Youth Services stock falls 26% Projected earnings for year are below analysts' estimates

September 04, 1996|By Kevin L. McQuaid | Kevin L. McQuaid,SUN STAFF

Youth Services International Inc.'s common stock price plunged 26 percent yesterday after the Owings Mills-based operator of juvenile delinquent centers announced its fiscal year 1996 earnings would be well below Wall Street projections.

The company blamed the $5 drop in its stock price on the stock market's failure to understand a series of one-time charges stemming from an aborted acquisition, debt retirement and the purchase of a management contract.

Youth Services' stock closed yesterday at $14.375 per share. By comparison, the stock traded at $31.25 per share in late May, after a stock split.

"It's just a classic overreaction," said Timothy P. Cole, who was hired in July as Youth Services' chief executive officer. "The prospects for this company have never been better, and management's ability to respond to opportunities have never been better. The long-term outlook for this company is outstanding."

In the near term, however, Youth Services' earnings will fall far short of analysts' expectations. Instead of the roughly $3.9 million, or 42 cents per share, in earnings that Wall Street predicted, the company anticipates it will report net income of between $2.6 million and $3 million for its 1996 fiscal year, which ended June 30.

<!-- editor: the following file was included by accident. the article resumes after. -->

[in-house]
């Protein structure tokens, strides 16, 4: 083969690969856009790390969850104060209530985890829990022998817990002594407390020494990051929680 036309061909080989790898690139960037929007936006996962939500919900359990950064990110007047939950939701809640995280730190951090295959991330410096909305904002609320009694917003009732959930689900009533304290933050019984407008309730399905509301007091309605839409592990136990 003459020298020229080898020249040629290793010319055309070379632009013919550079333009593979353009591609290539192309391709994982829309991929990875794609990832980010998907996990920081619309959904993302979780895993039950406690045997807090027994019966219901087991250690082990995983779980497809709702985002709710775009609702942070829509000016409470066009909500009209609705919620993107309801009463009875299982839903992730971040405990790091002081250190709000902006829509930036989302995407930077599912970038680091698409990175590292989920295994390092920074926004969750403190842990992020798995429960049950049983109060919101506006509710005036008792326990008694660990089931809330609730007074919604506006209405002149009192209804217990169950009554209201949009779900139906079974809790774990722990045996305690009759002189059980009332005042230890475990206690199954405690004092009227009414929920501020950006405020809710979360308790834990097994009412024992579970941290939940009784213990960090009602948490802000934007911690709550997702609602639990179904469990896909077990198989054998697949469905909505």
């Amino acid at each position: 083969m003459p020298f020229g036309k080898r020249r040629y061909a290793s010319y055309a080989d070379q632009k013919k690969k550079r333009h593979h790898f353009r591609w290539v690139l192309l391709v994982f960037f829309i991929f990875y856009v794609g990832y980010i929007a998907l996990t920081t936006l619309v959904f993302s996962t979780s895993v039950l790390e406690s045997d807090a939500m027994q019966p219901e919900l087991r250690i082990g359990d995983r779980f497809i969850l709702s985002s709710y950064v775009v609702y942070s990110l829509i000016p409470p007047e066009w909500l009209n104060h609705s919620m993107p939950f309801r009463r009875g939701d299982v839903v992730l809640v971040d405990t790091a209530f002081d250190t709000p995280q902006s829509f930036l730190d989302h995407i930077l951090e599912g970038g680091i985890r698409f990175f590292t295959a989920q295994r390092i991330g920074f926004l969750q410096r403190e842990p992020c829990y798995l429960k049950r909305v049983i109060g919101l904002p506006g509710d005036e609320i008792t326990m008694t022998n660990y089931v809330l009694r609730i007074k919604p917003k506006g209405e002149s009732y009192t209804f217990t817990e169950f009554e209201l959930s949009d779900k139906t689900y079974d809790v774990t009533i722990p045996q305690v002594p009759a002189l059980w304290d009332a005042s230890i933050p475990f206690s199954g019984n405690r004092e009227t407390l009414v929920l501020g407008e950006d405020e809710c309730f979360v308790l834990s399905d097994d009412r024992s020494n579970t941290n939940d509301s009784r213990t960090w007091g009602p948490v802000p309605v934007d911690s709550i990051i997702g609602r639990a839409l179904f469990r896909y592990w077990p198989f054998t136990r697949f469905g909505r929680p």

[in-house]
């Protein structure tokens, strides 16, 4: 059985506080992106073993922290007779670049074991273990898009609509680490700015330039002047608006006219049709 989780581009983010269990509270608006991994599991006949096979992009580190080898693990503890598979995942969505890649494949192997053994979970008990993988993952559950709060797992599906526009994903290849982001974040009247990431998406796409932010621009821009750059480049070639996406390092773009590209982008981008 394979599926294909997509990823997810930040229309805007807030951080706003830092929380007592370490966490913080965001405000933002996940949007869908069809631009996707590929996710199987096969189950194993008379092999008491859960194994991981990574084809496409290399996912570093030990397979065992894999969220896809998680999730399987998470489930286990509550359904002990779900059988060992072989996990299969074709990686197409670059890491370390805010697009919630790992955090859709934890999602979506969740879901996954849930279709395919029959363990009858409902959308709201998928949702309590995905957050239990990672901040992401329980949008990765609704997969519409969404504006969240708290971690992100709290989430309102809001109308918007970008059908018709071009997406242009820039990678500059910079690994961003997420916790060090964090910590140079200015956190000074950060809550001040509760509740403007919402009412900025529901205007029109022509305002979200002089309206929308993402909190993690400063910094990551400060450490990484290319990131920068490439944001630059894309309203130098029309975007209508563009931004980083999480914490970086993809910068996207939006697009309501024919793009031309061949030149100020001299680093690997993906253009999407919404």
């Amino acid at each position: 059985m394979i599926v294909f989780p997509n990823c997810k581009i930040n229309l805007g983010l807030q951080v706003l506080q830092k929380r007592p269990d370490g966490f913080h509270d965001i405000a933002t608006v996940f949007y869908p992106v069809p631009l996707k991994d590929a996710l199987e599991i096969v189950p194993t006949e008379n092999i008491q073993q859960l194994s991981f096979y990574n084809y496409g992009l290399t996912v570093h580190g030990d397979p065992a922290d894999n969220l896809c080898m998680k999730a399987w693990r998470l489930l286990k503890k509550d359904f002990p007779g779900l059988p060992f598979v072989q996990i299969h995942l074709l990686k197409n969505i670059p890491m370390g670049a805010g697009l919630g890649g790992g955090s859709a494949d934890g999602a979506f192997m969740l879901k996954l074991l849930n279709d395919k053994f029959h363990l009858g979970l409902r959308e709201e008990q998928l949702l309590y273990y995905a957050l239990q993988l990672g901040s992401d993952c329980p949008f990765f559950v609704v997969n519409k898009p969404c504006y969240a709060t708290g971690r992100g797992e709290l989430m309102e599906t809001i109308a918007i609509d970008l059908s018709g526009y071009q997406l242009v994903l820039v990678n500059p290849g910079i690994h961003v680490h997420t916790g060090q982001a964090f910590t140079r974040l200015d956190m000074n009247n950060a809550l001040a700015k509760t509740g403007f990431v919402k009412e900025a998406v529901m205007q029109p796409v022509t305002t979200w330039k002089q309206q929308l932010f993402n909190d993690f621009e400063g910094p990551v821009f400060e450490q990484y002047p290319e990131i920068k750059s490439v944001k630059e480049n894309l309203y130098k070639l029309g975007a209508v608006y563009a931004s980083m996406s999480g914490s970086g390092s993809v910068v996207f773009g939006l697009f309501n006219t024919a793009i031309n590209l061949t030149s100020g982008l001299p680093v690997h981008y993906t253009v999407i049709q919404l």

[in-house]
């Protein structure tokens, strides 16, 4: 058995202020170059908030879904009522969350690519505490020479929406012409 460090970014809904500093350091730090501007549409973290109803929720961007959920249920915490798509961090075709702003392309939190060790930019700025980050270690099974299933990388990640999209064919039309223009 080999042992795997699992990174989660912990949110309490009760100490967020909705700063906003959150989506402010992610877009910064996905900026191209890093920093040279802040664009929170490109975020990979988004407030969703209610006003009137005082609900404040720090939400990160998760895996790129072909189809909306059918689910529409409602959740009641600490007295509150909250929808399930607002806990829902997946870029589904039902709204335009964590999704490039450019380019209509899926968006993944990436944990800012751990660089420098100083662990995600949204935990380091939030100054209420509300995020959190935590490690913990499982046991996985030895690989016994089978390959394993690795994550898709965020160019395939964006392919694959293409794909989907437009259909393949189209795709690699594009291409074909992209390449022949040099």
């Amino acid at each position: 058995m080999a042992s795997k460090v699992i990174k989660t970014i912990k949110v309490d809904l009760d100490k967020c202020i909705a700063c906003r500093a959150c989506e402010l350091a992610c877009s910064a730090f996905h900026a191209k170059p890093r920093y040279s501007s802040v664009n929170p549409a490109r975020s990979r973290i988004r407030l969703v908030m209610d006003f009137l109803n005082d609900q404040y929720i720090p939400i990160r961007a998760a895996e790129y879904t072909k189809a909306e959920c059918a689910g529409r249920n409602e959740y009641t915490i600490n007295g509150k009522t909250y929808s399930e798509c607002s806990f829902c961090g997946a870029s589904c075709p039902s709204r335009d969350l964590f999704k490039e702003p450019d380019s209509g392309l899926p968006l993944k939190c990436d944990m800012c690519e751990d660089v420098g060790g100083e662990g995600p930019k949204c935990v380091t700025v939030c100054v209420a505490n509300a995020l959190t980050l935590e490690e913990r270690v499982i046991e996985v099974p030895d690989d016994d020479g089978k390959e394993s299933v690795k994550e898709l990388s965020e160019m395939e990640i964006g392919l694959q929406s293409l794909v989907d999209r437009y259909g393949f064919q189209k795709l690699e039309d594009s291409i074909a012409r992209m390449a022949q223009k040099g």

For its fiscal fourth quarter, Youth Services expects to report net income of between $279,000 and $372,000. Wall Street had anticipated $1.3 million to $1.67 million.

The earnings will also be adversely affected by Youth Services' decision yesterday to purchase Introspect Healthcare Corp. for $4 million in cash and the assumption of $10 million in debt. The company intends to immediately retire the debt, said Bill Mooney, Youth Services' chief financial officer.

Primarily, though, Youth Services' earnings will be hampered by roughly $800,000 in charges associated with the termination of a deal to acquire Three Springs Inc. for $14.2 million in stock and the conversion of $5.7 million in subordinated debentures, and the loss of management fees from a project in Tucson, Ariz.

"I think the news has been seriously overblown," said Phil Fisher, a Genesis Merchant Group Securities analyst in San Francisco who tracks Youth Services. "The fundamentals of their business remain strong, and I believe the recent turns of events could actually be accretive to their earnings in 1997. What happened today was, momentum sellers see bad news and they just want out. People react without trying to analyze."

Fisher, who said he expects the stock to rebound significantly in the coming weeks, projects Youth Services will report earnings of about $5.6 million, or 60 cents per share, for its fiscal 1997.

The company will officially unveil its fiscal 1996 financial results Sept. 12.

Pub Date: 9/04/96

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